The Department proposes to commence payments in December, with further payment runs following on at regular intervals in 2016 as applicants reach the compliance requirements after the first payment run has been completed. Farmers who have completed their full genotyping requirements and submitted their survey data on animals born up to the 30 June this year will be paid in December, following successful completion of the area-based crosscheck with their basic payment scheme application and completion of the required regulatory inspections as appropriate. The payment is calculated at €142.50 for the first 6.66 ha and €120 for each hectare thereafter, up to a maximum payable hectarage. In essence, this approximates to €95 for the first ten calved cows and €80 for each additional calved cow. I explained previously that when we went to the Commission with the scheme we had the very simple idea of paying for actions, but the only available article under the rural development regulation for a payment of this nature was article 28, which is the environmental article, and payments under this must be on an area basis. We were then required to come up with a coefficient for translating what we had intended to be an action-based payment to a hectare-based payment. This is how the €95 and €80 payments were reached.
The maximum payable hectarage is calculated by dividing the number of calved cows in the herd in 2014, the reference amount, by a standard stocking rate of 1.5 calved cows per hectare. On the basis of this stocking rate, the vast majority of farmers have far more land than they require to obtain the maximum payment under the scheme. Almost half of farmers have a stocking rate of 0.5 or less and 90% have a stocking rate of less than one. For example, an average farmer with ten cows and a stocking rate of 0.5 will have 20 ha but he or she will require less than seven of these for full payment under the scheme. Farmers were concerned that their land would be tied up for six years under the scheme but for the vast majority of farmers to attract the fully payment they will need only a very small proportion of their land and they can do what they like with the rest. They can sell it or lease it if they wish.
We we last came before the committee we spoke about communications, and members correctly said it is a very important part of the scheme. This is complicated and farmers need to be managed carefully and we need to bring them into the mindset. The Department, with the ICBF and Teagasc, has concluded a nationwide series of 12 information meetings for participants in the scheme. These meetings were all extremely well attended. The feedback was positive and, importantly, farmers had the opportunity to discuss their own herd on a one to one basis with the ICBF and the Department. At the ploughing championships we met farmers who were quite concerned about their ability to comply with the scheme, but they went away quite reassured when we dealt with them on a one to one basis and examined the profile of their herd. This type of communication has taken place and it will continue. Such close engagement with farmers will be critical as the scheme progresses. The Department has also published on its website an extended frequently asked questions document using the questions raised at the various information meetings. The ICBF has been in direct contact with farmers, as has Teagasc which has run several farm walks on the scheme and will do so again next year. The ICBF has a series of information articles in The Farmer's Journalevery week. There is much information and communication.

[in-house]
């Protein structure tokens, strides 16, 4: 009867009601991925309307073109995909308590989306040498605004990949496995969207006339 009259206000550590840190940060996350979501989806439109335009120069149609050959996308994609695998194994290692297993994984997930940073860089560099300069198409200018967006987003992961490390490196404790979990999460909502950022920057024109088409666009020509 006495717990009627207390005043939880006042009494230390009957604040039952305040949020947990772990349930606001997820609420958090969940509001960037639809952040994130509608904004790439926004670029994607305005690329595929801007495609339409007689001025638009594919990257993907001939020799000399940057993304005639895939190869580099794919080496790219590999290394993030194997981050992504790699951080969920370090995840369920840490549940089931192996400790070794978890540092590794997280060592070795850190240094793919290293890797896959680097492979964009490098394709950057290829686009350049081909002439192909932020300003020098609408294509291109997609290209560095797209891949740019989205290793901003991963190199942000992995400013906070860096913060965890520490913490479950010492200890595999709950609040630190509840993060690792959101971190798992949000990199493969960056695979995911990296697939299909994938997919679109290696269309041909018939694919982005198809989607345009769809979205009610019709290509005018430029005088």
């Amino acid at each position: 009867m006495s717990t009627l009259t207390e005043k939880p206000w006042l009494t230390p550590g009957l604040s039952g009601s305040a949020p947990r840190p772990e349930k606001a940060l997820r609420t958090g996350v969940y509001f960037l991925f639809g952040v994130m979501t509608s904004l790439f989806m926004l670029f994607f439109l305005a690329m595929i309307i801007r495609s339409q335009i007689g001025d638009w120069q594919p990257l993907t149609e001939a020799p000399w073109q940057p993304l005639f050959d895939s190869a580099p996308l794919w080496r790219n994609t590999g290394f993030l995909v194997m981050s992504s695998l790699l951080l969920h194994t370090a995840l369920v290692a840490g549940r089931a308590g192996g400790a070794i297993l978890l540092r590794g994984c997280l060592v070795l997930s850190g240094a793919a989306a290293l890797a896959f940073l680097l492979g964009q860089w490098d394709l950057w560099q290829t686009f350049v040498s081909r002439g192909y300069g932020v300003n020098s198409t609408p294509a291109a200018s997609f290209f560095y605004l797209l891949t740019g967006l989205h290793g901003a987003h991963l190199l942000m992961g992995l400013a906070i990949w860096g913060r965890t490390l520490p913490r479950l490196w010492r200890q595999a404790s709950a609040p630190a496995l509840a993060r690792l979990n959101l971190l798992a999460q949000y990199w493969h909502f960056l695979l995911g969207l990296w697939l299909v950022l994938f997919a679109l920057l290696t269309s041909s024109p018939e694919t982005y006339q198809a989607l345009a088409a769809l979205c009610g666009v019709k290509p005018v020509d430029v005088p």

The Minister committed to establishing a monitoring group of relevant stakeholders and this group held its first meeting on Friday, 27 November. Attendees included farming organisations, the ICBF, Teagasc and the Department. The group will continue to review the operation of the scheme and the intention is to reconvene in early 2016. The work of this monitoring group can feed into the planned mid-term review of the BDGP. The idea is to see how the scheme operates - it is up and running - and whether any operational anomalies or difficulties arise. We will try to adjust the scheme as necessary, to the extent it is possible to do so. We must bear in mind this scheme has been approved by the Commission and we are anxious to keep it moving. Commission approval involved not only engagement with DG Agriculture and Rural Development but also DG Environment and DG Climate Action. It was complicated to get it through.
The BDGP is established and has a strong cohort of participants. The first payments under the scheme will issue this month. Payment runs will continue into January as participants comply with the scheme. The Department, along with the ICBF and Teagasc, is committed to continuous engagement with the scheme participants for the duration of the programme, which is very important, to assist them in maximising their gain under the scheme. I am happy to discuss any issues that arise.
I thank Mr. Gleeson for his presentation and the officials for attending. They have had to wait around and it is a pity something so important has been left to the end of the meeting.